If you do not invest OF yourself, you’ve no business cultivating expectations FOR yourself.


Once I was given some seeds which were quite rare. No… I didn’t trade a cow for them at the market. At the time I was told, there were only 11 tree specimens in the Western Hemisphere from which these seeds arose. The seeds were from a UC Research Facility in Irvine California acquired on a pre-arranged visit to examine exotic fruit to use in an upscale catered event.

Very excited of course, I planted some of these seeds. Waiting a month, two months, three months…I watered and weeded, watered some more, and in time could not understand why I didn’t just give up because obviously… nothing was happening. For some reason though, I couldn’t give up, wouldn’t give up – curiosity perhaps, or a simple need to see it through. Not wanting to give up on hope itself? Who knows. I found myself rebelling against the idea that the seeds would not germinate as I pulled out every weed for months on end. Then it finally happened! One after another began to sprout VERY slowly. Spiny little plants with cute round leaves about the size of pencil erasers.

If you do not invest OF yourself, you’ve no business cultivating expectations FOR yourself. – Be willing to work for your own joy and happiness. Pushing beyond the point where one feels compelled to give up reveals treasures which otherwise remain hidden forever.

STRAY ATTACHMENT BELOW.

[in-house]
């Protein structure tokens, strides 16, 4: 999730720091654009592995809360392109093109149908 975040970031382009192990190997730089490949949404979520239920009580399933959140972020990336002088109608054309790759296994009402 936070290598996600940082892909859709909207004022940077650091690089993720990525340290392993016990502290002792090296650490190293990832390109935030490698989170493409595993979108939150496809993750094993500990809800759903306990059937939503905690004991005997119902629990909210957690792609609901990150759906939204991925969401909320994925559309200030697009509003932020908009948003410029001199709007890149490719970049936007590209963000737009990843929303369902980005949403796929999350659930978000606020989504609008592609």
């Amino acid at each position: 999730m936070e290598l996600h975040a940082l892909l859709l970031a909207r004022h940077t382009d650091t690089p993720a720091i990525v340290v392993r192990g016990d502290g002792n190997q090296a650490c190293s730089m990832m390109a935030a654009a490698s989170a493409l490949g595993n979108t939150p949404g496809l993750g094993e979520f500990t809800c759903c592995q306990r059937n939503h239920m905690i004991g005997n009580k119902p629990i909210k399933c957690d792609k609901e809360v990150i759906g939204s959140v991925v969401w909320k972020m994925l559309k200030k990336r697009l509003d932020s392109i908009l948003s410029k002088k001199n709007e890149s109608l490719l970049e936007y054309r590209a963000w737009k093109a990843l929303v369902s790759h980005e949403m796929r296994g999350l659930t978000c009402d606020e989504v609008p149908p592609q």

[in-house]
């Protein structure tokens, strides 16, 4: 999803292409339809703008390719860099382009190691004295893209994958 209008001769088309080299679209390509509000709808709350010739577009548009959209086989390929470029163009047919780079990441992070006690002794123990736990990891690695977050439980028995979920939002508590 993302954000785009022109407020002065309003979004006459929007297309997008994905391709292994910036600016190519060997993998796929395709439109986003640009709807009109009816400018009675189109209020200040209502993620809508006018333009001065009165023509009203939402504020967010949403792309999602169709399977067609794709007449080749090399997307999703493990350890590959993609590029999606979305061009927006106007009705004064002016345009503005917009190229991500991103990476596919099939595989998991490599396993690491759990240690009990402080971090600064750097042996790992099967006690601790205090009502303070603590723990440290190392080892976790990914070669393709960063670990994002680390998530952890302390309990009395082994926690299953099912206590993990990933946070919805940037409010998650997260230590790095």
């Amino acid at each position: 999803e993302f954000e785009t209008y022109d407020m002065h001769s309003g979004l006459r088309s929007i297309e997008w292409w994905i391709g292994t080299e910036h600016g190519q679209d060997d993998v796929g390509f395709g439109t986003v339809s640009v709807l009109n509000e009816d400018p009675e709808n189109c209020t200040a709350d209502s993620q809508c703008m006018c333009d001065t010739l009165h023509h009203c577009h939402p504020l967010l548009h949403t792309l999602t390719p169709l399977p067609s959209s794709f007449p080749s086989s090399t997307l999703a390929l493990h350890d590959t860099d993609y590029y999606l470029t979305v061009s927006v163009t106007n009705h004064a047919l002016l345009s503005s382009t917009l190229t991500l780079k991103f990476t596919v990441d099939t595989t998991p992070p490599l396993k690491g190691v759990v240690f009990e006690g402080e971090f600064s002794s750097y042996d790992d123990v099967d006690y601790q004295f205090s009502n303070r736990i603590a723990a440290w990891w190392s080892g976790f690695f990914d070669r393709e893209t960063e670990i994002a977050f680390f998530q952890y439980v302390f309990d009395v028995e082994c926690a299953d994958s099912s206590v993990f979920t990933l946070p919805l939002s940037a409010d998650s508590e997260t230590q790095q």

Seven of the twelve sprouted, and although they grew quite slowly, I nurtured them for the ensuing three years. Well, a few of the runts expired, three grew strong, and one was particularly robust. I was very proud of my four surviving plants despite their very spiny nature. Then suddenly, and quite unexpectedly, a family member was beset with a serious medical issue and I was drawn away from the plants for extended periods of time. During that time one of the four trees died from lack of water and I decided to try and save the final three by repotting them into bigger pots.

I repotted two of the trees, but I left the biggest tree alone because it seemed too difficult a task to repot it with the time at hand. All three had deep taproots going down through the pots and into the ground. These two repotted plants seemed to do fine for a while yet never really continued to grow as they had before they were repotted. Their pot-bound root system was not quite enough to allow them to really flourish without the deep tap root I had cut to repot them.

If you want things to grow, let the roots go deep and water them! Also have the patience and wisdom to leave well enough alone. – Relationships and family come to mind.

In time, another prolonged period of absence was unavoidable. This time my caring for the three remaining trees came to a complete standstill, and in time the two plants that had been repotted simply expired. Sadly, I checked the ‘nursery’ one day and the two repotted trees were completely brown. The one “big” tree, now all of two feet high after almost four years of growth, was still doing fine. Although not very big, its vivid green foliage seemed to cheerfully rebuke the mute-brown testimony to my absence in the neighboring pots. Still, with one surviving very rare plant, I was feeling pretty good.